According to a study by McGill University researchers published in the Nature journal Scientific Reports, the same brain-chemical system involved in the feelings of pleasure from sex, recreational drugs, food were also responsible in experiencing musical pleasure. McGill scientists revealed brain’s own opioids are involved in musical pleasure
“This is the first demonstration that the brain’s own opioids are directly involved in musical pleasure,” says cognitive psychologist Daniel Levitin, senior author of the paper.
Levitin’s lab and others had previously used neuroimaging to map areas of the brain which are active during musical pleasure, however, scientists were only able to guess the involvement of the opioid system.
In this new study, Levitin’s team at McGill temporarily and selectively blocked opioids in the brain using naltrexone, a popular drug used in treating addiction disorders.
After this procedure participant’s response to music was measured, the results showed that even the participant’s favourite songs no longer resulted in feelings of pleasure.
“The findings, themselves, were what we hypothesized,” Levitin says. “But the anecdotes — the impressions our participants shared with us after the experiment — were fascinating. One said: ‘I know this is my favourite song but it doesn’t feel like it usually does.’ Another: ‘It sounds pretty, but it’s not doing anything for me.’”
Many things people enjoy can lead to addictive behaviour that can harm lives and relationships such as alcohol, sex and a friendly poker game to name a few. As a result, understanding the neurochemical roots of pleasure has been a key factor of neuroscience research for decades. However, scientists have only recently been able to do such research in humans.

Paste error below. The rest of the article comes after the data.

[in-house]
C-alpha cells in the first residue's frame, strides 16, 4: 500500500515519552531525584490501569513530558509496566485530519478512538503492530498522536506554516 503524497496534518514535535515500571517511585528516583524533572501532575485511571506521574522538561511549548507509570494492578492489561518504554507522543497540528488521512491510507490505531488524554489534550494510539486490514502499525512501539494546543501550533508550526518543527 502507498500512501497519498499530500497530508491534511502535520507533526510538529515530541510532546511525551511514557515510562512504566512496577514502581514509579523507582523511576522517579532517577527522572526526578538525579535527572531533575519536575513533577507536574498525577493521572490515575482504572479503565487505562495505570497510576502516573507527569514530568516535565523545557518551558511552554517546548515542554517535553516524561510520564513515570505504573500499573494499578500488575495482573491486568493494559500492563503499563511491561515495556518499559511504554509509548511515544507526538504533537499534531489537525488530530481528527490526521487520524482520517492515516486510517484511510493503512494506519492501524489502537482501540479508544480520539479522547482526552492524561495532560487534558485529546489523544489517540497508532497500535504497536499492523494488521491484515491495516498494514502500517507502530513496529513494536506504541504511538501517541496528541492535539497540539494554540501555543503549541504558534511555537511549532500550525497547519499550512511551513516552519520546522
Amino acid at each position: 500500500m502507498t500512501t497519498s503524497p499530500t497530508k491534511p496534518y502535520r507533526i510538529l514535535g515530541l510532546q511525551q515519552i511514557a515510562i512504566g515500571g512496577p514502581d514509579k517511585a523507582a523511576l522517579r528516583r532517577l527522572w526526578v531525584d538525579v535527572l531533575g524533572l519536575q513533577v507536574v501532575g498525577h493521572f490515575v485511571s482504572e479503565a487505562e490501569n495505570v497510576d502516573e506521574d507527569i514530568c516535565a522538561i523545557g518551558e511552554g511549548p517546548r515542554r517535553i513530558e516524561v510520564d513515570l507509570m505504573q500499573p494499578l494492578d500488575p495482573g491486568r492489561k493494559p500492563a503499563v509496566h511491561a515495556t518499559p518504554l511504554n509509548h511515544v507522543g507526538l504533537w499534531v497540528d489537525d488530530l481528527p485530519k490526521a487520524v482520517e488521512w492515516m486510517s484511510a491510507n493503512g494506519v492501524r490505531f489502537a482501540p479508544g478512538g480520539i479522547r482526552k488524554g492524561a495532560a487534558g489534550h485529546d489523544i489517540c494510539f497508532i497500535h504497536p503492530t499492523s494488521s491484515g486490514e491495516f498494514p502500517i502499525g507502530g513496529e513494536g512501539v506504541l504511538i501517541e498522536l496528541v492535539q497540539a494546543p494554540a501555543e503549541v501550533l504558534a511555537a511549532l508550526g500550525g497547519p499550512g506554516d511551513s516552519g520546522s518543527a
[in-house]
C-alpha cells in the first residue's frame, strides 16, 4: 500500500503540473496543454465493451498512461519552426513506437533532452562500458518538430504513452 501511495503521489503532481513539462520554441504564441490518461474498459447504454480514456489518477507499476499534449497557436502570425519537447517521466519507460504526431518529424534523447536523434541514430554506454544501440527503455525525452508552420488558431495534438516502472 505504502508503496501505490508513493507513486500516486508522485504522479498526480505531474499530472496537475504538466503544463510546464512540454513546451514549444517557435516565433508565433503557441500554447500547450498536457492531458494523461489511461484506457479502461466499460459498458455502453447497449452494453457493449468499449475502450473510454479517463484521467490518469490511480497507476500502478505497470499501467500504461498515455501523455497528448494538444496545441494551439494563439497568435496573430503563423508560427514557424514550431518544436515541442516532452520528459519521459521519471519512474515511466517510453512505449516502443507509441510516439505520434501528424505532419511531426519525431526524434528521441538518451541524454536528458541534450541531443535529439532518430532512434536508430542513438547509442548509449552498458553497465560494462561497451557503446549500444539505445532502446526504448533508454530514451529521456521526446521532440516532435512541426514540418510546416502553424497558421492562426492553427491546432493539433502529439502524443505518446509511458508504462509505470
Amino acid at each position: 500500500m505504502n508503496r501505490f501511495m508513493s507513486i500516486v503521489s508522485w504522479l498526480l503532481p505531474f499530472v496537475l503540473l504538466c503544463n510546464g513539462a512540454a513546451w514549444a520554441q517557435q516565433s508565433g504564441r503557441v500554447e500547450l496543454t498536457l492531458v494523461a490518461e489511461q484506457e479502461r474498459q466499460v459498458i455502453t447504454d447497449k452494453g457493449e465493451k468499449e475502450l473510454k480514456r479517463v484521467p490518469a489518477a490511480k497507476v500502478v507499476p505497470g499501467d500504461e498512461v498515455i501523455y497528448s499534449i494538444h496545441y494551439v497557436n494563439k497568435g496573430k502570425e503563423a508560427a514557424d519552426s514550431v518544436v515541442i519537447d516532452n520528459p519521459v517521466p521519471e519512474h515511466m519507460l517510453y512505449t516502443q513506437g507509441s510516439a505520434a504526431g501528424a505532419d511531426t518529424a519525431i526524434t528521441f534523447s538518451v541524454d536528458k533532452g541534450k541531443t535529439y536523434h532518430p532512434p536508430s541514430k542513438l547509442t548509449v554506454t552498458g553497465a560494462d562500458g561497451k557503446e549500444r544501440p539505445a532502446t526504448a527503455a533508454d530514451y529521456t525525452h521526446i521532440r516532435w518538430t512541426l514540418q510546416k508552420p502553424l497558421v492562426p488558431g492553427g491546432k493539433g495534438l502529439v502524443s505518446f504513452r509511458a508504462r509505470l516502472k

Still, this study proved to be “the most involved, difficult and Sisyphean task our lab has undertaken in 20 years of research,” Levitin says. “Anytime you give prescription drugs to college students who don’t need them for health reasons, you have to be very careful to ensure against any possible ill effects.” To ensure there are no potential side effects , all 17 participants were required to take a blood test within a year following the experiment, in order to make sure they didn’t have any conditions that would be made worse by the drug.
Music’s ability to deeply effects emotions and its universality suggest an evolutionary origin, and the new findings “add to the growing body of evidence for the evolutionary biological substrates of music,” the researchers wrote.